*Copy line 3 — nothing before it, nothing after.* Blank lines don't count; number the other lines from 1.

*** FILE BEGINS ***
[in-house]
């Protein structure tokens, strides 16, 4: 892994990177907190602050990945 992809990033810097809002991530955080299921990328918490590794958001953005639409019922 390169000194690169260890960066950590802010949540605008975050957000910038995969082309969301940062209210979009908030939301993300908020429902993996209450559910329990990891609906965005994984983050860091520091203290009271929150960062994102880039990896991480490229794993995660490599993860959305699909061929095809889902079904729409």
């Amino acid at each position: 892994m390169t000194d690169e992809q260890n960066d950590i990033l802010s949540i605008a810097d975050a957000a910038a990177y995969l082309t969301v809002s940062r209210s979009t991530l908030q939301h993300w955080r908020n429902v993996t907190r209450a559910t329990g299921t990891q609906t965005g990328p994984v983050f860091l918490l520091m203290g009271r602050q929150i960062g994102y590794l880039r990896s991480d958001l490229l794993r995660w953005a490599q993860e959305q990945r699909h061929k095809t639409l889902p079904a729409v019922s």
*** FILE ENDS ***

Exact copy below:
């Amino acid at each position: 892994m390169t000194d690169e992809q260890n960066d950590i990033l802010s949540i605008a810097d975050a957000a910038a990177y995969l082309t969301v809002s940062r209210s979009t991530l908030q939301h993300w955080r908020n429902v993996t907190r209450a559910t329990g299921t990891q609906t965005g990328p994984v983050f860091l918490l520091m203290g009271r602050q929150i960062g994102y590794l880039r990896s991480d958001l490229l794993r995660w953005a490599q993860e959305q990945r699909h061929k095809t639409l889902p079904a729409v019922s």